• Clinical science

Parasympathomimetic drugs (Cholinomimetic drugs)

Abstract

Parasympathomimetic drugs activate the parasympathetic nervous system (PSNS). As the neurotransmitter of the PSNS is acetylcholine, parasympathomimetics are also called cholinomimetic agents. These are classified according to whether they act as direct agonists of acetylcholine receptors (ACh) or indirect agonists of ACh (also called anticholinesterase). While direct agonists act by binding directly to muscarinic or nicotinic ACh receptors, indirect agonists prolong the action of endogenous acetylcholine by inhibiting acetylcholinesterase. Direct agonists of ACh are used topically in ophthalmology to induce miosis, while indirect agonists are used to treat, e.g., postoperative ileus or urinary retention and myasthenia gravis.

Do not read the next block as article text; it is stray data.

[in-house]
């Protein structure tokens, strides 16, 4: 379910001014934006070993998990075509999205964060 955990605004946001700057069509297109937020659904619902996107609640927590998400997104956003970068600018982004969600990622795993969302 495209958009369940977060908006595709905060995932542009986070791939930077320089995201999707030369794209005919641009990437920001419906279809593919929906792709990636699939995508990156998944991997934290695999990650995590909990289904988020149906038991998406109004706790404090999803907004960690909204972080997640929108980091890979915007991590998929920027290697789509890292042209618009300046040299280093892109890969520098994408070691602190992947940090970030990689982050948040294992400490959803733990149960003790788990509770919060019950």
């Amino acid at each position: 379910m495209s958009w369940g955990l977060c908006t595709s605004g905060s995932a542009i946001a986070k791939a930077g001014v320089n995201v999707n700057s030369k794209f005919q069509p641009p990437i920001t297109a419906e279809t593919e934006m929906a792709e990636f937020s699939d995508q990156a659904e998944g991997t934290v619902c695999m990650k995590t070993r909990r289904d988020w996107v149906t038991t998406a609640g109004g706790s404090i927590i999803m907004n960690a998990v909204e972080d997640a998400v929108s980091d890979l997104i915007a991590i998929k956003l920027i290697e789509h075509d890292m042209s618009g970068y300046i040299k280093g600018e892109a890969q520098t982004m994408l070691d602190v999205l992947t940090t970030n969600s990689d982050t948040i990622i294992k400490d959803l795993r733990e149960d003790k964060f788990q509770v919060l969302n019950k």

Overview

Drug Indications
Direct parasympathomimetics (direct agonist)
  • Induces sweat, tears, and saliva production
  • Open-angle and closed-angle glaucoma
Indirect parasympathomimetics (indirect agonist)

Effects

Effects of parasympathomimetics

ACh receptors Organ/Tissue Effects
M1, M4, M5

Central nervous system

  • Influences neurologic functions (e.g., memory)
M2

Heart

  • Heart rate and atrial contractility
  • Slows down AV conduction → possibly AV block
M3

Smooth muscle

Exocrine glands

Nicotinic Skeletal muscle
  • ↑ Muscle contraction and tone

References:[1]

Side effects

Direct parasympathomimetics

Indirect parasympathomimetics

DUMBBELSS for clinical features of cholinesterase inhibitor poisoning = Diarrhea, Urination, Miosis, Bronchospasm and Bradycardia, Neuromuscular Excitation, Lacrimation, Sweating and Salivation!

References:[2]

We list the most important adverse effects. The selection is not exhaustive.